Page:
Completing the Square Topic Index | Algebra2/Trig Index | Regents Exam Prep Center

 An equation in which one side is a perfect square trinomial can be easily solved by taking the square root of each side.  Consider the example at the right:

It is this method of solution that is the basis of a process called "completing the square".

Consider the equation:  .
Our solution strategy will be to "force" a  perfect square trinomial of the form

on the left hand side of the equation.
This method of "forcing" the existence of a perfect square trinomial is completing the square.

 Steps for Completing the Square:

 1.  Be sure that the coefficient of the highest power is one. If it is not, divide each term by that value to create a leading coefficient of one. 2.  Move the constant term to the right hand side. 3.  Prepare to add the needed value to create the perfect square trinomial.  Be sure to balance the equation.  The boxes may help you remember to balance. 4.  To find the needed value for the perfect square trinomial, take half of the coefficient of the middle term (x-term), square it, and add that value to both sides of the equation. 5.  Factor the perfect square trinomial. 6.  Take the square root of each side and solve.  Remember to consider both plus and minus results.

Examples:  Solve each example by completing the square.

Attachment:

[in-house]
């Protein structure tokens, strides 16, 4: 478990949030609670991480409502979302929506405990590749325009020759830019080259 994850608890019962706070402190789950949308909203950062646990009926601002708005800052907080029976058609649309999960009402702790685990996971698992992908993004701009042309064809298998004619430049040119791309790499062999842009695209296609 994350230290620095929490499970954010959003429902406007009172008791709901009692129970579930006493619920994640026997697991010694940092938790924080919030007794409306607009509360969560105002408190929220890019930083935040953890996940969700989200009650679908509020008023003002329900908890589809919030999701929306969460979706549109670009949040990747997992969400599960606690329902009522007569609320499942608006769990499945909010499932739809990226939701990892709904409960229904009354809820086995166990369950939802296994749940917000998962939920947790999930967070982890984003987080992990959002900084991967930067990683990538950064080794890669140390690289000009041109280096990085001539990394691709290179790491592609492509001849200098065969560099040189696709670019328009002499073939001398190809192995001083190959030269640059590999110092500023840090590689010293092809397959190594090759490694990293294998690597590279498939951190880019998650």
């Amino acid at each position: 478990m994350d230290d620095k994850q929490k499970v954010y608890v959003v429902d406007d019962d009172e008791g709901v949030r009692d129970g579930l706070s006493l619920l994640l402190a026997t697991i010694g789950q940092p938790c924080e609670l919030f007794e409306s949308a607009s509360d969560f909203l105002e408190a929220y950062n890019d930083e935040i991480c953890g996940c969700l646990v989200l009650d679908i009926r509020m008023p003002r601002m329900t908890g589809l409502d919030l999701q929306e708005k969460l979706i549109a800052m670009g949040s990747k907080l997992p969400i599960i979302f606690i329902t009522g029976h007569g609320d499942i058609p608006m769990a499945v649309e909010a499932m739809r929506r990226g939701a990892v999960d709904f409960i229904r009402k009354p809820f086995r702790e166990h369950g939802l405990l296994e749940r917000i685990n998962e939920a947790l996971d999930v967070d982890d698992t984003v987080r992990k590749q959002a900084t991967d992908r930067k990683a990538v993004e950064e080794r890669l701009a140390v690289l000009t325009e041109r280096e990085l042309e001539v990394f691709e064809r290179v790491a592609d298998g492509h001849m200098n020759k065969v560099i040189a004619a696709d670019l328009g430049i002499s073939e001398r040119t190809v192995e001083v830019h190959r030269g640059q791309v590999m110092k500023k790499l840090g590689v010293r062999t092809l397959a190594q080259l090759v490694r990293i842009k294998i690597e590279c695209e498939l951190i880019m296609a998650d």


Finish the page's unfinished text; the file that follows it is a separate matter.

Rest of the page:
1:

 Keep all x related terms on one side.  Move the constant to the right.Get ready to create a perfect square on the left.  Balance the equation. Take half of the x-term coefficient and square it.  Add this value to both sides. Factor and write the perfect square on the left. Take the square root of both sides.  Be sure to allow for both plus and minus. Solve for x.

2:

 This equation needs some re-arranging. Divide through by 2 to create the leading coefficient of 1 (for p2). Keep all p related terms on one side.  Move the constant to the right. Get ready to create a perfect square on the left.  Balance the equation. Take half of the p-term coefficient and square it.  Add this value to both sides. Factor and write the perfect square on the left. Take the square root of both sides.  Be sure to allow for both plus and minus. Solve for p.  Be sure to express the negative radical as an imaginary number.

There are other applications of completing the square.  In the section on Equations of Circles, we will see how completing the square is used  to change the equation of a circle from general form to center-radius form.

 Topic Index | Algebra2/Trig Index | Regents Exam Prep Center Created by Donna Roberts